The way I look at it is, Raymond Chandler has a brilliant quote about his adaptations where he said, "No matter what they do to the movies, it doesn't change the book on my shelf." And primarily I'm a comic guy. People say, "Oh, you're going to go off and work in Hollywood" [and] I'm like, "Not really, no." It's a nice little extra job, but really I'm a comic book guy. I always say to people, I didn't get into it to get out of it. This was my dream job as a kid. So if they make movies of the stuff — brilliant. And if it's great movies, fantastic. I'm not precious about it. As long as the movie's good, that's my criteria.
Wanted 2 is reportedly going into production sometime this year with a projected 2011 release date, though Millar has admitted that production plans change "every day." Director Timur Bekmambetov and James McAvoy are expected to return. Posted 03.26.10 by Ryan
Writer Mark Millar, the creator of the "Millarworld" line of comic books that inspired the movies Wanted and the upcoming Kick-Ass, recently announced that he would be directing his next comic book adaptation himself, and shooting it in his native Scotland.
With that as-yet-untitled project planned for a June/July production start and Wanted 2 in active development, you'd think that Millar would have enough to occupy him at the moment. But, Millar recently told STV that he is already hard at work on his nextnext project, a concept that takes the superhero paradigm and flips it on end.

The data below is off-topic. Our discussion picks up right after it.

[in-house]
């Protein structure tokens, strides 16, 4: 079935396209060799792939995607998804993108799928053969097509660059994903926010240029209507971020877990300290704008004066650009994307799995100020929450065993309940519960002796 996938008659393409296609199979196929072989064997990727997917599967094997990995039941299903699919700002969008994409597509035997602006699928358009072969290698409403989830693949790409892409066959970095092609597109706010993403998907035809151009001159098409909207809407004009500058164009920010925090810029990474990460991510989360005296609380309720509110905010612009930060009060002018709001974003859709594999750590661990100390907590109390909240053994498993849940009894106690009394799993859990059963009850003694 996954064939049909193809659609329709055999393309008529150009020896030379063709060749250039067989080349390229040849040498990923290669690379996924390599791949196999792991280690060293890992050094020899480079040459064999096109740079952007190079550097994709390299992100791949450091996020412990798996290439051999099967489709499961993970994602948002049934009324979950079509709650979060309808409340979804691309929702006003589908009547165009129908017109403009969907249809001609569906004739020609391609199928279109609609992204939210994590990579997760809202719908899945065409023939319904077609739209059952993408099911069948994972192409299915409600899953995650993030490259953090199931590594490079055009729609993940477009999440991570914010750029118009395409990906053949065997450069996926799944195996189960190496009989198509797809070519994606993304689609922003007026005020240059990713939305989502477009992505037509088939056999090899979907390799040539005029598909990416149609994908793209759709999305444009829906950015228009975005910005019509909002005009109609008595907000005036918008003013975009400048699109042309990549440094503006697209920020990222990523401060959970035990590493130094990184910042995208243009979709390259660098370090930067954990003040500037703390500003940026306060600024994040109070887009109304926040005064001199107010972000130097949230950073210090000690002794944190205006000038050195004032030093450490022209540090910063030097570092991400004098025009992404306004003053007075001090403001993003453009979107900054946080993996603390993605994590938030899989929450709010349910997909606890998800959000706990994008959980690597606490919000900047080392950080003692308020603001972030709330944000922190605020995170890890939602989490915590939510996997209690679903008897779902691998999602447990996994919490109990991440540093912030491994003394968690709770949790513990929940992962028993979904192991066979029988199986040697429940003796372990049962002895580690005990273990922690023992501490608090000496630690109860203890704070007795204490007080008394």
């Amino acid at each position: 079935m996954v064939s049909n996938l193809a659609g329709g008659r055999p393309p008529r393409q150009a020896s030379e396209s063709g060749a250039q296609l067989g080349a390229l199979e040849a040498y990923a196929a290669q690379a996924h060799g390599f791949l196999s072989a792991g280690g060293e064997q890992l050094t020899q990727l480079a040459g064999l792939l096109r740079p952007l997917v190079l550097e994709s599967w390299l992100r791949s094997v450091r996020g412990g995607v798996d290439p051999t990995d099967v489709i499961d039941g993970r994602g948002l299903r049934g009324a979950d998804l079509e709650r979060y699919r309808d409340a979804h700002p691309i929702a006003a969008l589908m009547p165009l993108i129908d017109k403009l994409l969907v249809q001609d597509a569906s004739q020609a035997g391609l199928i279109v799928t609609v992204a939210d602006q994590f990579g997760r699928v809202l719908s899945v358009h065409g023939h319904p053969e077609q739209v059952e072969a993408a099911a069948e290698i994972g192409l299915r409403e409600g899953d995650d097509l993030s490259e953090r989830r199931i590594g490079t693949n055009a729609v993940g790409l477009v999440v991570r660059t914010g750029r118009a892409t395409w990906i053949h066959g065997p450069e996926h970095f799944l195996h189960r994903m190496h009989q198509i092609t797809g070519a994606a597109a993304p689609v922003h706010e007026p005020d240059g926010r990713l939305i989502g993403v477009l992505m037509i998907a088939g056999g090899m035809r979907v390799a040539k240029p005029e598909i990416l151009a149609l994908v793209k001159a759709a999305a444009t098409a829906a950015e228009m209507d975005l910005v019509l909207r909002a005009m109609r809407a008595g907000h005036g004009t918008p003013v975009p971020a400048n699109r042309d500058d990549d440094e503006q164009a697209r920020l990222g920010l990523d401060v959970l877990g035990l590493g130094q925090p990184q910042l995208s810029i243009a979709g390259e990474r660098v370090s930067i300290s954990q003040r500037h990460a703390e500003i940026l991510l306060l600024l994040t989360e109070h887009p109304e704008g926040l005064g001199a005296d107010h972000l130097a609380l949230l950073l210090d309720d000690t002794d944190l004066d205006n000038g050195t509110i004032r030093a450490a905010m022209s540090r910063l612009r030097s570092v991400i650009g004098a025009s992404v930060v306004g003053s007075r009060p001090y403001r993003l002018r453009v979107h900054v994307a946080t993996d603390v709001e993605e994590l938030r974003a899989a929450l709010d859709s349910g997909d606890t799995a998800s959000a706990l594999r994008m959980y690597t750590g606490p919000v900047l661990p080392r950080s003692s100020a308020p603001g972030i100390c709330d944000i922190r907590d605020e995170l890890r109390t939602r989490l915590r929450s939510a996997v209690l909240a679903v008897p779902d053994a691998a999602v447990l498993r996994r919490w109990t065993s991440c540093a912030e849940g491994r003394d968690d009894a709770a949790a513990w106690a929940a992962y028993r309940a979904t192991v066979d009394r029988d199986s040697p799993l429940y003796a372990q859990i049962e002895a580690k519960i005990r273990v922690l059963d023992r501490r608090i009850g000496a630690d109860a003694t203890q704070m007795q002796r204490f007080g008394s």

Nemesis, Millar's "killer" concept — though he couldn't legally describe it in these words without incurring the wrath of DC Comics and Warner Bros. — is basically: What if Batman were evil?
The idea of Nemesis is a reversal of the superhero movie. I just think there's been all these superhero pictures but no films about supervillains yet, and I love cinema about crime, cinema about the bad guys. Like Goodfellas, Godfather, all these things, The Departed, it's always about the bad guys and it's really interesting, so I thought to flip superhero cinema around on its head.
I think we hopefully reinvented superheroes with Kick-Ass, but now to do a complete inversion of it with Nemesis will be interesting, where the lead character in the thing is a bad guy. It's the trappings of a regular superhero: he's a billionaire by day, a glamorous socialite kind of guy who has an amazing plane, cars, all this sort of stuff, but at night-time he's the ultimate anarchist. He wears a mask and cape and he's the only super character in the city and the cops are all that stand between us and him.